If adopted by the mayor and Halifax's regional council, the facilitator's report on the Blue Mountain-Birch Cove Lakes Regional Park could mean the end of the park and the wilderness area.
Instead another suburb will be built where the long-promised regional park should be.
The facilitator misunderstands the relationship between the regional park and the Blue Mountain-Birch Cove Lakes Wilderness Area. The proposed regional park (committed to in HRM's Regional Plan in 2006 and reaffirmed in the recent RP+5 Review) is supposed to provide for a large, well-protected, back-country "core" area. And that is supposed to be fronted by a more accessible front-country area and surrounded by a 100 to 1000-metre buffer zone.
The core area should be "large enough for a full-day walk in isolated area on foot," the plan says. Such core area is also important for conserving wildlife and natural ecosystems. The buffer would serve to protect the core area from negative impacts or "edge effects" caused by activities outside of the park.
This core backcountry, front country and buffer arrangement is the accepted standard for good protected area design, serving both nature conservation and its enjoyment by people. This was the clear understanding in 2006 and ever since.
In line with this agreed plan, the province designated Blue Mountain-Birch Cove Lakes Wilderness Area in 2009. By doing so the province upheld its side of the bargain with the city. The wilderness area provides the backcountry part of the regional park. The city was supposed to protect the adjacent lands as the front country and buffer areas of the regional park.
More parkland is needed
In contrast to this plan and historic agreement, the facilitator mistakenly claims that the designation of the backcountry lands by the province "addresses many objectives" of the regional park. From this, she concludes that the acquisition of further parkland by the city is not necessary.
Instead, the facilitator incomprehensibly recommends the mid-density, suburban development proposed by the developers. This is problematic in several respects.
With the facilitator's recommendation of the proposed development, there would be substantially more access and activities in and around the wilderness area, causing additional negative impacts within the backcountry's interior.
No protection of wilderness
Without the front country and buffer components of the regional park, there is no protection of the wilderness area from the incompatible activities surrounding it. This would seriously impact its ecological quality and natural character.
With the facilitator's recommendation that the wilderness area suffice on its own, very little core area would be adequately buffered from edge effects. The core area would be less than one kilometre squared, much too small for a full-day walk, and much too small to support most wildlife.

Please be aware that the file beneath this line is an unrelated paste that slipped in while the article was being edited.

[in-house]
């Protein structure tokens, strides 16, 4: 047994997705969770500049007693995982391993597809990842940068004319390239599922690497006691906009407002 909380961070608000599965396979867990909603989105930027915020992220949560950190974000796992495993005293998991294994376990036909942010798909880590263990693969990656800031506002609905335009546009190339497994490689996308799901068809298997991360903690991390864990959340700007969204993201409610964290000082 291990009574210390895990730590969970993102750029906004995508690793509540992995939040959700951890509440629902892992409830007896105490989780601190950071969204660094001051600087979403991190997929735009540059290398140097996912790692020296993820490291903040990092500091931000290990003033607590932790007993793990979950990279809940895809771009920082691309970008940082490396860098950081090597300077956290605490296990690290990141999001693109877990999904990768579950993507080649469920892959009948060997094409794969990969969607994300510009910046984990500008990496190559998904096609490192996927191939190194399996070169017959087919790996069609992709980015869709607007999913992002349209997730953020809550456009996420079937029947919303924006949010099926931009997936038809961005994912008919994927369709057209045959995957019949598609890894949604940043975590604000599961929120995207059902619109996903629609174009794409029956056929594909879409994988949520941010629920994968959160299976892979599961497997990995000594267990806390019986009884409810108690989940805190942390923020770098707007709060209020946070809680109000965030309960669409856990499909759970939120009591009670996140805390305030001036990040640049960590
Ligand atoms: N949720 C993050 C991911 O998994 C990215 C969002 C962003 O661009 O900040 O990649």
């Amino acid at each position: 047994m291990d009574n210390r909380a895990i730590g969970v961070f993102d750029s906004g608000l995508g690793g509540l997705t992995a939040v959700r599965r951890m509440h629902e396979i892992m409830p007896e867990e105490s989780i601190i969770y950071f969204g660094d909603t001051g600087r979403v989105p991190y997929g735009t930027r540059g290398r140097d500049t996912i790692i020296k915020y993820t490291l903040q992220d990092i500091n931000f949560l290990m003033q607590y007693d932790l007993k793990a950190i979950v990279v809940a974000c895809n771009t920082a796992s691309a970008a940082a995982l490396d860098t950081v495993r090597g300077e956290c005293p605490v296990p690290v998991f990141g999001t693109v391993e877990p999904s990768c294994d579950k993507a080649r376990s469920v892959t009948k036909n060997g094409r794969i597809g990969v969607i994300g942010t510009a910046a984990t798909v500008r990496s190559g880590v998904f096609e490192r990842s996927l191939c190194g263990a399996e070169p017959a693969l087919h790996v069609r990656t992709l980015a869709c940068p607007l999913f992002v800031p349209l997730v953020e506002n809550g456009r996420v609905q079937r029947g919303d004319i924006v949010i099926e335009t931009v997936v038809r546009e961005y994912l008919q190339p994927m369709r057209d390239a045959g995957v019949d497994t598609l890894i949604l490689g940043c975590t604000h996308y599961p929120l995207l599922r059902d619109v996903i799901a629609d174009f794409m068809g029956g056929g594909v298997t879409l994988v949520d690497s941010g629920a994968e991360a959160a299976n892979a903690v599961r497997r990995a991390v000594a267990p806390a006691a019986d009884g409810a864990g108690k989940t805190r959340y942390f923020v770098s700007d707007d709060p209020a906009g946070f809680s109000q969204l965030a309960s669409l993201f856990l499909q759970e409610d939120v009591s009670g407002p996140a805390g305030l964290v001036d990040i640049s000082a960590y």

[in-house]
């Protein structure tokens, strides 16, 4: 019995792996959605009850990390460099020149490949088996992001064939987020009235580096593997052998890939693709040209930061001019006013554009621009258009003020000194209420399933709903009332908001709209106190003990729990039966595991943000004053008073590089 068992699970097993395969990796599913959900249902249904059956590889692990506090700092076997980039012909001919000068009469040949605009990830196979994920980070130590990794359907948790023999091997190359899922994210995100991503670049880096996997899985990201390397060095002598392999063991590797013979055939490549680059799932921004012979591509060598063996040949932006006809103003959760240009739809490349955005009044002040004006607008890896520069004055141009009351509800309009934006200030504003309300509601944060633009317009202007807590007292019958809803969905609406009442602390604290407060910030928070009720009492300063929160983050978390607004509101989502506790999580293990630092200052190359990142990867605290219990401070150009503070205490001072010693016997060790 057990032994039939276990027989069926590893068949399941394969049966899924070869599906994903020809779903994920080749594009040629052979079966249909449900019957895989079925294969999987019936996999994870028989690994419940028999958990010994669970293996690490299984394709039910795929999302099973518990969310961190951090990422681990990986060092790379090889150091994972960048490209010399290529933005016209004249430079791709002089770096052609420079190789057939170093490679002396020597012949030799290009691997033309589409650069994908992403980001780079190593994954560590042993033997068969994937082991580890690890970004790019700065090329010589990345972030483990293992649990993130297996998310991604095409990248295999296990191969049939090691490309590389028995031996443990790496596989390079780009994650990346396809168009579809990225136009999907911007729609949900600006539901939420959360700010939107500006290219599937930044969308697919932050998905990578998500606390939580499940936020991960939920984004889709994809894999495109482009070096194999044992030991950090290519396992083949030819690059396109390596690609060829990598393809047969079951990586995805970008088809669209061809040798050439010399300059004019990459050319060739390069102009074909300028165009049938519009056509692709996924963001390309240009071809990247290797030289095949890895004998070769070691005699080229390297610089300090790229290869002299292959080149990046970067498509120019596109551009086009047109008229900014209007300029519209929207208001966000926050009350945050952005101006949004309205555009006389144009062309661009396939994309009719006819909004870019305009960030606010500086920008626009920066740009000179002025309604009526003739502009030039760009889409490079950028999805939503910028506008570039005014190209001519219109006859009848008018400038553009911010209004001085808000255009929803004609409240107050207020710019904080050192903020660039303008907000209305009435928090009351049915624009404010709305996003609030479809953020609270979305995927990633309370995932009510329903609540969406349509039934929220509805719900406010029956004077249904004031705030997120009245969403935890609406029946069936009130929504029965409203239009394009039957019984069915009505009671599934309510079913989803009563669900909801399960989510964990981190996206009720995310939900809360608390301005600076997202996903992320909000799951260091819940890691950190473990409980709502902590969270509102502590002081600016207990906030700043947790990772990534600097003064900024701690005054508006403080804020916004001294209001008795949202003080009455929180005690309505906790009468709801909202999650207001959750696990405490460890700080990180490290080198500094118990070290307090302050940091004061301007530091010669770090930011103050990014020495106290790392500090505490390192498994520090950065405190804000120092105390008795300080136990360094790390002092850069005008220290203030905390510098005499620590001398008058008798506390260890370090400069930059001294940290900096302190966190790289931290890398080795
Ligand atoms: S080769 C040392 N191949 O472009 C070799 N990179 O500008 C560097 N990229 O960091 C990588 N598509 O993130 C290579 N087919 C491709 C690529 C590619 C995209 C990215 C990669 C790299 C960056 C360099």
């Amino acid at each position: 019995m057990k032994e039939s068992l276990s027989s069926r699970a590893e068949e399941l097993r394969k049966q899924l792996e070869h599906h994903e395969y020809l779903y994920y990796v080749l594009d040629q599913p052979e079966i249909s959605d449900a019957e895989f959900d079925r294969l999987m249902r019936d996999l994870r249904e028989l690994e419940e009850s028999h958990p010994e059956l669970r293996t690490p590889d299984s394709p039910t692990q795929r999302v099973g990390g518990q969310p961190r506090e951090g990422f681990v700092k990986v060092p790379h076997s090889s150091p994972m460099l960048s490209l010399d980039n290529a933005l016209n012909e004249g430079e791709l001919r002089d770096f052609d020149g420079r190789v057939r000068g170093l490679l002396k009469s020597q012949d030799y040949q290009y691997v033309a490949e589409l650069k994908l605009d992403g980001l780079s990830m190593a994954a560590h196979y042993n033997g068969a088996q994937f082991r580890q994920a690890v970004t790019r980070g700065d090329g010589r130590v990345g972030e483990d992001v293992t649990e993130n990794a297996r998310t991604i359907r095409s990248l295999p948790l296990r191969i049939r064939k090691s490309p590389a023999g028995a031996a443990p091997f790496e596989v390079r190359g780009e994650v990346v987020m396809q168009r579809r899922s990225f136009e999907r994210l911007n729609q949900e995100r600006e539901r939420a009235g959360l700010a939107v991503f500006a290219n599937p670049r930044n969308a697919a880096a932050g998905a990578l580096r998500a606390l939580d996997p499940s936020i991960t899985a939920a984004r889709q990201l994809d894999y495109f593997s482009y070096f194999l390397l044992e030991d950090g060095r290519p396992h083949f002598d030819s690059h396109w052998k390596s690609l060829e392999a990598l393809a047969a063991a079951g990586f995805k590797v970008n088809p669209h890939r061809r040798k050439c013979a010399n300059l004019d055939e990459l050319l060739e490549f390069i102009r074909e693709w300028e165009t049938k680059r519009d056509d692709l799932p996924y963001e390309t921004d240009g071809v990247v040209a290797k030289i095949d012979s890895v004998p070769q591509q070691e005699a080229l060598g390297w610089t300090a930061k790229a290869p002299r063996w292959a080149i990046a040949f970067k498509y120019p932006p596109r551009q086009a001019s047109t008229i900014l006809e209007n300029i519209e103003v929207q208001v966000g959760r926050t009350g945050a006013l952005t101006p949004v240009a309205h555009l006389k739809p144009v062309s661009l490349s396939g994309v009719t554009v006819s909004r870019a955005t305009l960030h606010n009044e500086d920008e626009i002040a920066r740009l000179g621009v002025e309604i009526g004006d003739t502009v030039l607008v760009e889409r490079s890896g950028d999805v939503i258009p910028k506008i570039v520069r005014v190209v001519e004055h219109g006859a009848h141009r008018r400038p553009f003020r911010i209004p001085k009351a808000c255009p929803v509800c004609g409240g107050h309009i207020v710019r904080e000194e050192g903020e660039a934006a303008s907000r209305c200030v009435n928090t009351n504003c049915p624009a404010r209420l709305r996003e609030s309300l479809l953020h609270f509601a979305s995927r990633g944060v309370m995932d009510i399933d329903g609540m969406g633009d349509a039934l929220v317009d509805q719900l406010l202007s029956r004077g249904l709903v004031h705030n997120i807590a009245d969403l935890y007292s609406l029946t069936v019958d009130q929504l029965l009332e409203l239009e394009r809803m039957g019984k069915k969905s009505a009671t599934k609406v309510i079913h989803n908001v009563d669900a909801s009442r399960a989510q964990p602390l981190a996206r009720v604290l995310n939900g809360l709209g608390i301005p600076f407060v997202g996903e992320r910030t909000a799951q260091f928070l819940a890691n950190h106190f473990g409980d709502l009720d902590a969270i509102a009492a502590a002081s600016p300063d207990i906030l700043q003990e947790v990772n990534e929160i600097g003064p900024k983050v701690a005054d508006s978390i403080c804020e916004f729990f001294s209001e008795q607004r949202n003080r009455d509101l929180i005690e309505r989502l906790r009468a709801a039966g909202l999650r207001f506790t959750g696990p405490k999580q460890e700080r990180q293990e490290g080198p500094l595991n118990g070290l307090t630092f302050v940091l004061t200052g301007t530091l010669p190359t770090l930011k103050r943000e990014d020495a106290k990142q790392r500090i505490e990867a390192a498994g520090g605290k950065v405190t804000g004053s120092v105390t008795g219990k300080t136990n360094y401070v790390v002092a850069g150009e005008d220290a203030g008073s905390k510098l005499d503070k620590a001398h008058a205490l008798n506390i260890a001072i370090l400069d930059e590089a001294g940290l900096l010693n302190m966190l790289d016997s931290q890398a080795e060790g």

The very slim strip of so-called parkland indicated in the developer's proposal would result in a minimal buffer and no additional core area.
Will wilderness area lose designation?
Thus, with such minimal protection left if the facilitator's report is adopted, the wilderness area would become severely degraded. It would be next to impossible to manage to the standards of the Wilderness Areas Protection Act.
An unanticipated risk is that this could lead to the de-designation of the wilderness area by the province.
The facilitator asks how much more parkland the city really needs. The relevant question is how much more development the city needs. Serviced land can currently accommodate 47 years of growth, as acknowledged in the facilitator's report.
Few natural areas remain near Halifax
There is no need for further development within one of the few natural areas remaining in the urban fringe. In contrast, the city has very limited parkland. Clearly, the most ecologically and socially defensible answer is that a lot more parkland is needed.
It is time for the city to step up to the plate and act on its commitment to the regional park. If the city accepts the facilitator's report, it will mean the end of the regional park. Perhaps even more disturbingly, it could mean the demise of Blue Mountain-Birch Cove Lakes Wilderness Area.
Karen Beazley is a professor in the School for Resource and Environmental Studies at Dalhousie University. For more than 30 years, she has practiced, studied and taught protected area planning and wildlife conservation across North America, first as a professional landscape architect and now as a researcher and scholar.